In the early days of India’s lockdown, stories of food insecurity were rampant. As “Unlock 2.0” progresses, many analysts hope that labour markets will provide the much needed economic resources to the vulnerable. But amidst a range of localised lockdown measures, immediate economic distress continues to persist. The Centre and state governments need to expand the ambit of food transfer programmes and bolster policies that target people most at risk of malnutrition.
There is sound policy that can be built on. The Central government has extended the provision of extra rations of five kg of wheat/rice and one kg of pulses through November, making good use of its abundant grain stocks. Many state governments have stepped in to fill gaps — Bihar’s recent expansion of rations and transfers to school children is one such example. And, a good monsoon points to the potential for bumper crops.
Yet, our analysis of data from several surveys and previous research suggests the persistence of food insecurity, especially among economically and socially disadvantaged groups.
First, even with smooth access to rations, those out of work and with little or no savings will find it hard to cover their households’ full caloric needs. Our research team recently evaluated how Chhattisgarh’s public distribution system functioned through the lockdown and how rural households were faring in the state. Ration shops functioned well: Out of over 4,000 PDS shops we surveyed, 99 per cent were open through the lockdown and stock-outs were extremely rare. Of the over 3,900 households we surveyed in rural Raipur, 95 per cent reported receiving rations. But 20 per cent of the surveyed households worried they would run low or out of food in the coming weeks. Interviews with anganwadi workers revealed that households were eating fewer fruits and vegetables, and more rice and dal than before the lockdown. This is consistent with the NSS data that suggest free rations in Chhattisgarh helped households cover 15 to 33 per cent of their monthly food expenditure, depending on the ration card holder.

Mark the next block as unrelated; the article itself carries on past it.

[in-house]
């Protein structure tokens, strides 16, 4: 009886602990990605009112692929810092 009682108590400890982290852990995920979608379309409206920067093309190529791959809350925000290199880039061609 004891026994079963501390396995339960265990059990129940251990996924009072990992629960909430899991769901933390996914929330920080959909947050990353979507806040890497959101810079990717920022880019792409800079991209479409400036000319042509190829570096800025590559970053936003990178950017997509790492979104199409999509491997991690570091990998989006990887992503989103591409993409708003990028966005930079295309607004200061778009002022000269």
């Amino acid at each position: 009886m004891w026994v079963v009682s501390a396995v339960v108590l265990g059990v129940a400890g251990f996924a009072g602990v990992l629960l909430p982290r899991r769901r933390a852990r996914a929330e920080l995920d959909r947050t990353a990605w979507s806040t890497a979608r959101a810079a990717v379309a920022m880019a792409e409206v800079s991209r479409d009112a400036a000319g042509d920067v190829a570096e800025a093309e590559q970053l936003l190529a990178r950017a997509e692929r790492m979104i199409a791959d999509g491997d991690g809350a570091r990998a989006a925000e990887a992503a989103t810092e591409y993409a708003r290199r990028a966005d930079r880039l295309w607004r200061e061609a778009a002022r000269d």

Second, distribution of food within households could be worsening both during the lockdowns and under increased economic hardship. With anganwadis shut in many states, daily hot meals for young children have been replaced by erratically distributed take-home dry rations. This change is likely to hit girls hard — substantial inequalities in food consumption within the same household are well-documented. Too frequently, girls and women still eat last at home. Research shows how failing to meet nutritional needs among mothers, potential mothers and young children has long-lasting repercussions on women’s health, morbidity and mortality and the human capital that constitutes the next generation. This type of food insecurity is often invisible, yet can lead to glaring health, cognitive, educational, and wealth deficits in the years to come.